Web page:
I need to provide some configuration customization to several servers in our small department network. We are using RHEL5 currently and since I don't want to repeat work, I'd like to create RPMs with that configuration and upload them to our RHN.

Now the problem: assuming I want to distribute NTP configuration via /etc/ntp.conf. Sadly, there is no /etc/ntp.d/ to put my files into, thus I'd have to overwrite the ntp.conf with my RPM. How do I do that properly, i.e. without losing that configuration when ntp is updated and also without possible configuration files conflicts?


Go with David's solution of using puppet instead. Really.

However, if you're determined, what you can do is create a package rassie-ntp-conf that contains "/etc/ntp.conf.rassie". In the spec file, you'll need a %post that copies your config over the default config and also a "%triggerin -- ntp-server" that does the same. That way if a later upgrade overwrites the config, the trigger will copy back over it. Maybe drop something into /etc/cron.daily to do the same to be really sure... Probably need to have all those scripts do a service ntpd condrestart after the cp, too.

That's the basics. If you want to do it for more packages, you might instead build a standard script that runs through /etc/rassie/ to find configs to copy over into /etc and have the %post and %triggerin stuff run that instead.

But, really, ignore that and use puppet or Chef or cfengine... This kind of "pushing configuration out via RPM" scheme is fraught with subtle problems stemming from the fundamental problem that RPM isn't designed to have two different packages fight over a single file. Hard to test, hard to debug, exactly the sort of clever solution that will make you later wish you'd gone with puppet in the first place.

  • +1 - RPM isn't for doing what you're trying to do. RPM is great for distributing binaries to servers (which isn't something that a configuration management system like Puppet is for). "I want to pound a nail but all I have to pound with is this package of eggs. What should I do?" – Evan Anderson Jul 13 '09 at 12:38

Can I suggest an alternative solution? You might find that a configuration management tool like Puppet or Cfengine2 does what you want. You write manifest files that describe how you want a system to look and it goes away and changes the system so it looks like that. Notice the important distinction that you are describing how the system should look, not how you change the system. An example for ntp might be:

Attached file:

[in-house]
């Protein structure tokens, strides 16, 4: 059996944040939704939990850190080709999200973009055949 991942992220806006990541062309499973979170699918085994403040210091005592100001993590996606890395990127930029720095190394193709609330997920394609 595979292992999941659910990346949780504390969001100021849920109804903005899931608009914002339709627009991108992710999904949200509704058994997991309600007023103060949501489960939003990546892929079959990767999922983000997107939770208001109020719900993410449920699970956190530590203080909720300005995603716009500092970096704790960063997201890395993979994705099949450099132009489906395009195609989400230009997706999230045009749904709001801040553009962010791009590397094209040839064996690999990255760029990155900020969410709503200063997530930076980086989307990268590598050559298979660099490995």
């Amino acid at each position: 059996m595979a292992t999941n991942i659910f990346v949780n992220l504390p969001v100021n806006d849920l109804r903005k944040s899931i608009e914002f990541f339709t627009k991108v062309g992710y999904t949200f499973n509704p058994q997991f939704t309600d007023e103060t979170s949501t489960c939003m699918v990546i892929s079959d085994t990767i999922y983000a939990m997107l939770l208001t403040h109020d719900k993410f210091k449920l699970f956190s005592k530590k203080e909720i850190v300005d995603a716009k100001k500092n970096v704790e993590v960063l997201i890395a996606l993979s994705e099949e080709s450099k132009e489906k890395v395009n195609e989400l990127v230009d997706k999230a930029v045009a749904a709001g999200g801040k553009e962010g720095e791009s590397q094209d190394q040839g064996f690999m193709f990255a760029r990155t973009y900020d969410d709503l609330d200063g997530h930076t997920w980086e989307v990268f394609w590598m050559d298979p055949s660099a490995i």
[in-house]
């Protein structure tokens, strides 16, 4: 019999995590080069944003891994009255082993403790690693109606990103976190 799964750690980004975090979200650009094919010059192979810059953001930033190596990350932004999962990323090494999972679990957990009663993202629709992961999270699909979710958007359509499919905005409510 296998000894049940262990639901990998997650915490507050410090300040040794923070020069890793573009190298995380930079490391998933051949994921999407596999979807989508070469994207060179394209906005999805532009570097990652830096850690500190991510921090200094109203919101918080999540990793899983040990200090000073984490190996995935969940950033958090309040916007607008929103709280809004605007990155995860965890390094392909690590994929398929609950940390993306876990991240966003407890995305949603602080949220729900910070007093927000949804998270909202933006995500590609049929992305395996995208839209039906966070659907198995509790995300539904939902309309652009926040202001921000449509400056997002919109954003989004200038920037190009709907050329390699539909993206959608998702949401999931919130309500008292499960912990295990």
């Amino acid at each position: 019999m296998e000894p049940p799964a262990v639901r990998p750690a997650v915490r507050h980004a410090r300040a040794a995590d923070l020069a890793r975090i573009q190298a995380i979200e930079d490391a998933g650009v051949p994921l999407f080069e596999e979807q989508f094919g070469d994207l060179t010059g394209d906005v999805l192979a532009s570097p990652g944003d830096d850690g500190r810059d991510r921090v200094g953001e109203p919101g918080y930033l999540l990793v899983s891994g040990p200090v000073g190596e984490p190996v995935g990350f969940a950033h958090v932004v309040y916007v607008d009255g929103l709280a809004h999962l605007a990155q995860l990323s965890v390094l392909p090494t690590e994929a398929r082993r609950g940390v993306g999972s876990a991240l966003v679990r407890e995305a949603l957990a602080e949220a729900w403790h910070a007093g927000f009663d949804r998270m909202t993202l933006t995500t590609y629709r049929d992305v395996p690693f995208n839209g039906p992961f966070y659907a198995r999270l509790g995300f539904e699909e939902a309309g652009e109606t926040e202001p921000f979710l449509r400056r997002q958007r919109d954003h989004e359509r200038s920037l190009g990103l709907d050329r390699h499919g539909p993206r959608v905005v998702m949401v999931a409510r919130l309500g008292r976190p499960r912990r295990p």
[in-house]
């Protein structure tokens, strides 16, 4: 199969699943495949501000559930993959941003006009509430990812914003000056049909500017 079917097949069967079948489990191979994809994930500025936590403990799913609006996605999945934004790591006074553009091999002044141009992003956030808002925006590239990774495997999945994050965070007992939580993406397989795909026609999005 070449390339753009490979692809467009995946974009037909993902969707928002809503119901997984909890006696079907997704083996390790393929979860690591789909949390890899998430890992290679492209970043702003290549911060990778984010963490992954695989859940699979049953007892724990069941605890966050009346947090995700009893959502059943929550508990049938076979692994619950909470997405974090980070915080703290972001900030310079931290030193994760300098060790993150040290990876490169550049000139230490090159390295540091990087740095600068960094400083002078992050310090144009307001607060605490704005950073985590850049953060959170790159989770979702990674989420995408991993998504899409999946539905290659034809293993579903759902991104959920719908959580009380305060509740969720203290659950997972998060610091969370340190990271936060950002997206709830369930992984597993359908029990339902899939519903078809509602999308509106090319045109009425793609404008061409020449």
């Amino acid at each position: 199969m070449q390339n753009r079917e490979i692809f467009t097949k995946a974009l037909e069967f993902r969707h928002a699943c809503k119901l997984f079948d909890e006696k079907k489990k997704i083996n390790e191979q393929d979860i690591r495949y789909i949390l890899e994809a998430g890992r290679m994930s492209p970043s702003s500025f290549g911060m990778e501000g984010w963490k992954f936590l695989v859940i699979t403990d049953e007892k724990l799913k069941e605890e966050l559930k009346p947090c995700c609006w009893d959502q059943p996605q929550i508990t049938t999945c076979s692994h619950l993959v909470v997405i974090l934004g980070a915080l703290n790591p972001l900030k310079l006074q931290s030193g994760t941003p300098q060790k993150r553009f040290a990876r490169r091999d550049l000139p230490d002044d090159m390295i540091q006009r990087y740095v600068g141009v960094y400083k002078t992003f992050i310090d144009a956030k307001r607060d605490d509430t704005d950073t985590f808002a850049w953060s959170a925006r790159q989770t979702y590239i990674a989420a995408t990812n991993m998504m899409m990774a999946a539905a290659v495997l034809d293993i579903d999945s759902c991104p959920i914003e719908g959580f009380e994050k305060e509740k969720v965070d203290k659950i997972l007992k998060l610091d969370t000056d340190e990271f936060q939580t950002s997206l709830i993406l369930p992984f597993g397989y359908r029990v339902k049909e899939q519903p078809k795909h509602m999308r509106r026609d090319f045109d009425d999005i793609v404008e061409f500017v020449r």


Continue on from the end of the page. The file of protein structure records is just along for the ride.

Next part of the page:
class ntp {
   package {"ntpd":
       ensure => latest,
   file { "/etc/ntp/ntp.conf":
       source => "puppet:///ntp/ntp.conf",
       owner => "root",
       group => "root",
       mode => 644,
       require => Package["ntpd"],
   service { "ntpd":
       ensure => running,
       enable => true,
       subscribe => File["/etc/ntp/ntp.conf"],

When you include this class in a particular node, you will install the ntpd package, copy your file across to the server and make sure the daemon is running. If puppet makes any changes to ntp.conf, it will restart the ntp daemon (thanks to the subscribe line).

How does this solve your problems? Well, when a new version of ntp is installed, if the package overwrites the config file, puppet will copy the old one back. If there are any differences, it will display a diff as it changes it, so you can see what changes have been made, so you can notice any differences and update your central version if you want those changes.


Regardless of how you decide to push out the changes, if you need to modify ntp.conf (or any config file, really) and do not want to wholesale replace the file, take a look at Augeas (http://augeas.net). There is a little bit of a learning curve, but it removes a lot of the complexity of parsing/editing files.

  • 1
    It's worth pointing out that Puppet has Augeas support, so you can get the power of easily modifying config files with the power of configuration management :) – David Pashley Jul 13 '09 at 23:02
  • Indeed. I edited that out of my response, but puppet + augeas is how I address service configuration issues in my environment. – Chad Huneycutt Jul 13 '09 at 23:19

I think Puppet or CFEngine is the way to go in the long run. But as a first step that easier to implement a version control system such as subversion or git should work. You'll want to keep your change history of configuration files even under Puppet and CFEngine.


I've tried to handle using only rpms to. Only when your config files are very simple it's possible.

The best approach, but it's not to simple to implement is using tools like puppet and cfengine as everyone suggested.

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